Rice: Bush didn’t Want War
Condi Rice on Sunday denied allegations by former CIA director George Tenet that Bush came into office determined to have a war against Iraq. This is the interview by Wolf Blitzer of CNN:
QUESTION: Because you remember Paul O’Neill, the first Treasury Secretary, where he wrote in his first book, The Price of Loyalty with Ron Suskind, and what Ron Suskind later wrote in his own book, The One Percent Solution, that the Bush Administration came in with a mindset to deal with what they called unfinished business with Saddam Hussein.
SECRETARY RICE: That is simply not true. The President came in looking at a variety of threats. We then had the September 11th events. The September 11th events led to a kind of reassessment of what the threats were. But in the entire period after the President became President, he was trying to put together an international coalition that could deal with Iraq, first by smart sanctions, smarter no-fly zones, then by challenging Saddam Hussein before the Security Council to meet the just demands of the Security Council, and ultimately by having to use military force. But this was an evolution of policy over a long period of time. Of course the President came in concerned about Iraq. President Clinton had used military force against Iraq in 1998. We had gone to war against Iraq in 1991. But the idea that the President had made up his mind when he came to office that he was going to go to war against Iraq is just flat wrong. ‘
But here is what Bush’s ghost writer Mickey Herskowitz reports Bush saying during an interview when Bush was still governor of Texas in the late 1990s:
‘ “He was thinking about invading Iraq in 1999,” said author and journalist Mickey Herskowitz. “It was on his mind. He said to me: ‘One of the keys to being seen as a great leader is to be seen as a commander-in-chief.’ And he said, ‘My father had all this political capital built up when he drove the Iraqis out of Kuwait and he wasted it.’ He said, ‘If I have a chance to invade….if I had that much capital, I’m not going to waste it. I’m going to get everything passed that I want to get passed and I’m going to have a successful presidency.” ‘
So that was 1999.
Then we have this account from May, 2000, by journalist Osama Siblani, who met with Bush in Troy, Michigan when he was campaigning for the Republican nomination:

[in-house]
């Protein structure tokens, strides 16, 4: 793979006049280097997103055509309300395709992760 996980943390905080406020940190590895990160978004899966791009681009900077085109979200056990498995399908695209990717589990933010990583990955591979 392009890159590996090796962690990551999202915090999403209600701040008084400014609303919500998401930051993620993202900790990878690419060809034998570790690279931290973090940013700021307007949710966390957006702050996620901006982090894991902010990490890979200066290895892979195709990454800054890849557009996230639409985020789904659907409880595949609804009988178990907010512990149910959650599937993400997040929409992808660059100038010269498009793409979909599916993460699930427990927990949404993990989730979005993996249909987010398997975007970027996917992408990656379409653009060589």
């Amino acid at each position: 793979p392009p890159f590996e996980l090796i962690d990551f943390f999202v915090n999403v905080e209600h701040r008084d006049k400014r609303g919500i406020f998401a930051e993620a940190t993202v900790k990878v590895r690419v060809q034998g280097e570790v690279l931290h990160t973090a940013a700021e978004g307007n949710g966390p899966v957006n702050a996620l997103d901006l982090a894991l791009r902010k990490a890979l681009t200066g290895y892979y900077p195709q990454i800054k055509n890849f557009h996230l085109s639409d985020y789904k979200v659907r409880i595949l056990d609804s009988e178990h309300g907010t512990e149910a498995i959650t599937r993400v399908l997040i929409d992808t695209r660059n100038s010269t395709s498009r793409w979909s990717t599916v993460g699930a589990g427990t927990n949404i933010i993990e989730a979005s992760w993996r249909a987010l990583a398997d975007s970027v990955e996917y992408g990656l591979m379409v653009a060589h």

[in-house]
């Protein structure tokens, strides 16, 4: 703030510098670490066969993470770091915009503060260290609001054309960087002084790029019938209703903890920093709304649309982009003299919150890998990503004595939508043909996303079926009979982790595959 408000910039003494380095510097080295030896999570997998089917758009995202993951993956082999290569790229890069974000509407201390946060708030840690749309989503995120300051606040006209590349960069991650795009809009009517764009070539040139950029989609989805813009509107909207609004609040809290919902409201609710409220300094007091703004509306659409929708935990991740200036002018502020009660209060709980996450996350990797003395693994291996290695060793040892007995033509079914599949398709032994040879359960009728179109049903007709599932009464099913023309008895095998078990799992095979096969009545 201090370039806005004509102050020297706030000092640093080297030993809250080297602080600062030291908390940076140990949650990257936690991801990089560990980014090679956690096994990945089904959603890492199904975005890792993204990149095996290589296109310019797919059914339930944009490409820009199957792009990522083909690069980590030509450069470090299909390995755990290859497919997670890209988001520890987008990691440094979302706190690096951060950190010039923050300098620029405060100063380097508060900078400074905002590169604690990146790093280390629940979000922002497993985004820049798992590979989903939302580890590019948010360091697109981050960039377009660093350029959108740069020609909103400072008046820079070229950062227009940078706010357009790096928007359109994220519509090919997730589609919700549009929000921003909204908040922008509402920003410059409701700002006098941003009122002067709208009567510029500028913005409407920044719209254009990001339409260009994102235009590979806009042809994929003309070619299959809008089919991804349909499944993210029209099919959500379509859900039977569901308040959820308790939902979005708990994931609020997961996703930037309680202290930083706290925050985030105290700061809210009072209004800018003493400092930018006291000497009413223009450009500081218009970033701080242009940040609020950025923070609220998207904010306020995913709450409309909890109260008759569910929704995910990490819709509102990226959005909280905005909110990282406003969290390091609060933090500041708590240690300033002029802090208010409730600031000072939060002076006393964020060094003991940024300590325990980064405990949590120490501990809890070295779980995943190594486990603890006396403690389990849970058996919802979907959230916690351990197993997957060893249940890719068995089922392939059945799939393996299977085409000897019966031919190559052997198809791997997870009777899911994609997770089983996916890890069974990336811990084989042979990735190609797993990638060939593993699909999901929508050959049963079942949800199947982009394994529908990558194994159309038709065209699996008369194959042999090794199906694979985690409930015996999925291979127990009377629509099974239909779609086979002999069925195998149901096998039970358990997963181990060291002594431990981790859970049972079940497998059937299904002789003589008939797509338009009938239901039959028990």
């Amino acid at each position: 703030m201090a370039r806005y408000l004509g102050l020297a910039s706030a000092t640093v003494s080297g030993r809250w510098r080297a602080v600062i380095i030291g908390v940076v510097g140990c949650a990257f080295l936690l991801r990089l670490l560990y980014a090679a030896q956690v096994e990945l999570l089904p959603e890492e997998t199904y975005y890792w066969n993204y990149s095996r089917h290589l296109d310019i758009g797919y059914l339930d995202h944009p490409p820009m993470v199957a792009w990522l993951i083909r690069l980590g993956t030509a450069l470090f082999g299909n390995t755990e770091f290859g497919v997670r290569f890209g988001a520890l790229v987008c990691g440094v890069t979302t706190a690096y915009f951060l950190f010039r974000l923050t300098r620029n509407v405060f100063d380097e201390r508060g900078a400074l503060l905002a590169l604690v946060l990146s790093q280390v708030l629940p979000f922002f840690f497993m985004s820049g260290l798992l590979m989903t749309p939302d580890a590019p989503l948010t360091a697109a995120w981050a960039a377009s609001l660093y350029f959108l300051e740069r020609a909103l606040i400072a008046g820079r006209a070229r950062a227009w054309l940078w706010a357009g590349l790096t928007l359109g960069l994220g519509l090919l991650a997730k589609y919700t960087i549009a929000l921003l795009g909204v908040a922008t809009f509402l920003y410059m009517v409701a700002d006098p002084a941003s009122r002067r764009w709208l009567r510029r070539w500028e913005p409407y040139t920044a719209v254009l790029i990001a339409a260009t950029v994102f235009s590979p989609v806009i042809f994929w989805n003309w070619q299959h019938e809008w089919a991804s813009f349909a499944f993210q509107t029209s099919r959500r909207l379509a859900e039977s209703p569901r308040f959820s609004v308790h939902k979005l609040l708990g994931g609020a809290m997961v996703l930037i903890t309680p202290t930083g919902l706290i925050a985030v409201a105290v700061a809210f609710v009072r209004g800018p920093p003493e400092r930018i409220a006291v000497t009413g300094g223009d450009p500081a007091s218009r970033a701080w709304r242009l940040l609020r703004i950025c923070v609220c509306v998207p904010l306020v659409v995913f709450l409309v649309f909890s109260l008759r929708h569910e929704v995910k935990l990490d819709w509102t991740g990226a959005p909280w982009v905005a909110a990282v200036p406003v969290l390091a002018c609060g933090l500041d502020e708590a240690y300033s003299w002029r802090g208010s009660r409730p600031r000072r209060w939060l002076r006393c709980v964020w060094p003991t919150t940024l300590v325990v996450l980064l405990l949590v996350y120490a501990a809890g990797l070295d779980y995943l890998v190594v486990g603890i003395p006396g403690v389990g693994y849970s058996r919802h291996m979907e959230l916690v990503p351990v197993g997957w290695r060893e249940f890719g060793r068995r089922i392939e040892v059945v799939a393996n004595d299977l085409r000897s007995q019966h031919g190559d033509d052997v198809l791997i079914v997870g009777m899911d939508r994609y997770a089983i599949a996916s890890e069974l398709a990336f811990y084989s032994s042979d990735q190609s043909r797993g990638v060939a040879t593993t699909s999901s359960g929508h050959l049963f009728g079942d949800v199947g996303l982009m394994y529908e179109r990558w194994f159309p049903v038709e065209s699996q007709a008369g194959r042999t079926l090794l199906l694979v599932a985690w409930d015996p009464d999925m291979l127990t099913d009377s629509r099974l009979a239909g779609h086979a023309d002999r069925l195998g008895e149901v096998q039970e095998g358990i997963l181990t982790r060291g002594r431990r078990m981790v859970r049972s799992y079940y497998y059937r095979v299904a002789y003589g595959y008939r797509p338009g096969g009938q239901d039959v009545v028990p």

‘ OSAMA SIBLANI: I met with the President, and he wanted to go to Iraq to search for weapons of mass destruction, and he considered the regime an imminent and gathering threat against the United States.
AMY GOODMAN: You met with the President of the United States?
OSAMA SIBLANI: Yes, when he was running for election in May of 2000 when he was a governor. He told me just straight to my face, among 12 or maybe 13 republicans at that time here in Michigan at the hotel. I think it was on May 17, 2000, even before he became the nominee for the Republicans. He told me that he was going to take him out, when we talked about Saddam Hussein in Iraq. . .
And then he said, ‘We have to talk about it later.’ But at that time he was not privy to any intelligence, and the democrats had occupied the White House for the previous eight years. So, he was not privy to any intelligence whatsoever. He was not the official nominee of the Republican Party, so he didn’t know what kind of situation the weapons of mass destruction was at that time. ‘
Then let us come to January, 2001, when the Supreme Court had installed Bush in power. Former Secretary of the Treasury Paul O’Neill wrote in his memoirs of the very first Bush cabinet meeting:
‘”The hour almost up, Bush had assignments for everyone … Rumsfeld and [Joint Chiefs chair Gen. H. Hugh] Shelton, he said, ‘should examine our military options.’ That included rebuilding the military coalition from the 1991 Gulf War, examining ‘how it might look’ to use U.S. ground forces in the north and the south of Iraq … Ten days in, and it was about Iraq.”
O’Neill specifically said that Bush instructed Rumsfeld to look at military options and how it might look to use US ground forces in the north and the south of Iraq.
How much clearer could it be that Tenet is absolutely right that there was never any serious debate about the merits of ‘taking out Saddam’ in Bush’s inner circle?
For more evidence that the fix was in with regard to Bush and action against Iraq, see my “The Lies that Led to War” in Salon.com.